TERMINAL_COLORS.D(5) terminal-colors.d TERMINAL_COLORS.D(5)
terminal-colors.d - Configure output colorization for various utilities
Files in this directory determine the default behavior for utilities when coloring output.
The name is a utility name. The name is optional and when none is specified then the file is used for all unspecified utilities.
The term is a terminal identifier (the TERM environment variable). The terminal identifier is optional and when none is specified then the
file is used for all unspecified terminals.
The type is a file type. Supported file types are:
Turns off output colorization for all compatible utilities.
enable Turns on output colorization; any matching disable files are ignored.
scheme Specifies colors used for output. The file format may be specific to the utility, the default format is described below.
If there are more files that match for a utility, then the file with the more specific filename wins. For example, the filename
"@xterm.scheme" has less priority than "email@example.com". The lowest priority are those files without a utility name and terminal iden-
tifier (e.g. "disable").
The user-specific $XDG_CONFIG_HOME/terminal-colors.d or $HOME/.config/terminal-colors.d overrides the global setting.
Disable colors for all compatible utilities:
Disable colors for all compatible utils on a vt100 terminal:
Disable colors for all compatible utils except dmesg(1):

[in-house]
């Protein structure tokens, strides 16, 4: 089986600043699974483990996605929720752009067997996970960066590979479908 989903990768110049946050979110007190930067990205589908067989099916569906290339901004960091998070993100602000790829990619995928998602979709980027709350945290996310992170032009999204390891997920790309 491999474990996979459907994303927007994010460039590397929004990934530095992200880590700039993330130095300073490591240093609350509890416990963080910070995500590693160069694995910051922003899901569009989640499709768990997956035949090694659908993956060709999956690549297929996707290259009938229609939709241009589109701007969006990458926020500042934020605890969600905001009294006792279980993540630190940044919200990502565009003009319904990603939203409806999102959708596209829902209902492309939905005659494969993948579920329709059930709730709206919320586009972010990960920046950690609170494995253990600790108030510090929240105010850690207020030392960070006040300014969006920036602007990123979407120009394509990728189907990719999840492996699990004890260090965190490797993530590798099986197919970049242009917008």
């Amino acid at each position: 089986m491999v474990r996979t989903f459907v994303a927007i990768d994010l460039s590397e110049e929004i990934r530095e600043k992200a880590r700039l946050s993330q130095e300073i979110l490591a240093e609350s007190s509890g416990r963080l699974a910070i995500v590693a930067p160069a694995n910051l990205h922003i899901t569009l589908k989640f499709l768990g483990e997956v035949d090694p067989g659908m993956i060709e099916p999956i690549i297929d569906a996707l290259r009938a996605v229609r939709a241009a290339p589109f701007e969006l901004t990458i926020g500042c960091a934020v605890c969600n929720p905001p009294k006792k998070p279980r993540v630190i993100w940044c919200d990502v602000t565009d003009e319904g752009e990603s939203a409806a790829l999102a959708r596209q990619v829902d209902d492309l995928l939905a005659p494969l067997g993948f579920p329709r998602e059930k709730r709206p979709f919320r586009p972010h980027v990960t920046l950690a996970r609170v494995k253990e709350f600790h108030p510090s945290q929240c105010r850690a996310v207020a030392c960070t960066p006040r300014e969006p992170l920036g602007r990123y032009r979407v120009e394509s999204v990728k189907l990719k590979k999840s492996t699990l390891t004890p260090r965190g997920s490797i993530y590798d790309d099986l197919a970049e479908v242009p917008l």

DEFAULT SCHEME FILES FORMAT
The following statement is recognized:
The name is a logical name of color sequence (for example "error"). The names are specific to the utilities. For more details always see
the COLORS section in the man page for the utility.
The color-sequence is a color name, ASCII color sequences or escape sequences.
black, blink, blue, bold, brown, cyan, darkgray, gray, green, halfbright, lightblue, lightcyan, lightgray, lightgreen, lightmagenta,
lightred, magenta, red, reset, reverse, and yellow.
ANSI color sequences
The color sequences are composed of sequences of numbers separated by semicolons. The most common codes are:
0 to restore default color
1 for brighter colors
4 for underlined text
5 for flashing text
30 for black foreground
31 for red foreground
32 for green foreground
33 for yellow (or brown) foreground
34 for blue foreground
35 for purple foreground
36 for cyan foreground
37 for white (or gray) foreground
40 for black background
41 for red background
42 for green background
43 for yellow (or brown) background
44 for blue background
45 for purple background
46 for cyan background
47 for white (or gray) background
To specify control or blank characters in the color sequences, C-style -escaped notation can be used:
a Bell (ASCII 7)
Backspace (ASCII 8)
e Escape (ASCII 27)
f Form feed (ASCII 12)
Newline (ASCII 10)
Carriage Return (ASCII 13)
Tab (ASCII 9)
v Vertical Tab (ASCII 11)
? Delete (ASCII 127)
\ Backslash ()
^ Caret (^)
# Hash mark (#)
Please note that escapes are necessary to enter a space, backslash, caret, or any control character anywhere in the string, as well as a
hash mark as the first character.
For example, to use a red background for alert messages in the output of dmesg(1), use:
echo 'alert 37;41' >> /etc/terminal-colors.d/dmesg.scheme
Lines where the first non-blank character is a # (hash) are ignored. Any other use of the hash character is not interpreted as introducing
enables debug output.
The terminal-colors.d functionality is currently supported by all util-linux utilities which provides colorized output. For more details
always see the COLORS section in the man page for the utility.
terminal-colors.d is part of the util-linux package and is available from Linux Kernel Archive <https://www.kernel.org/pub/linux/utils
util-linux January 2014 TERMINAL_COLORS.D(5)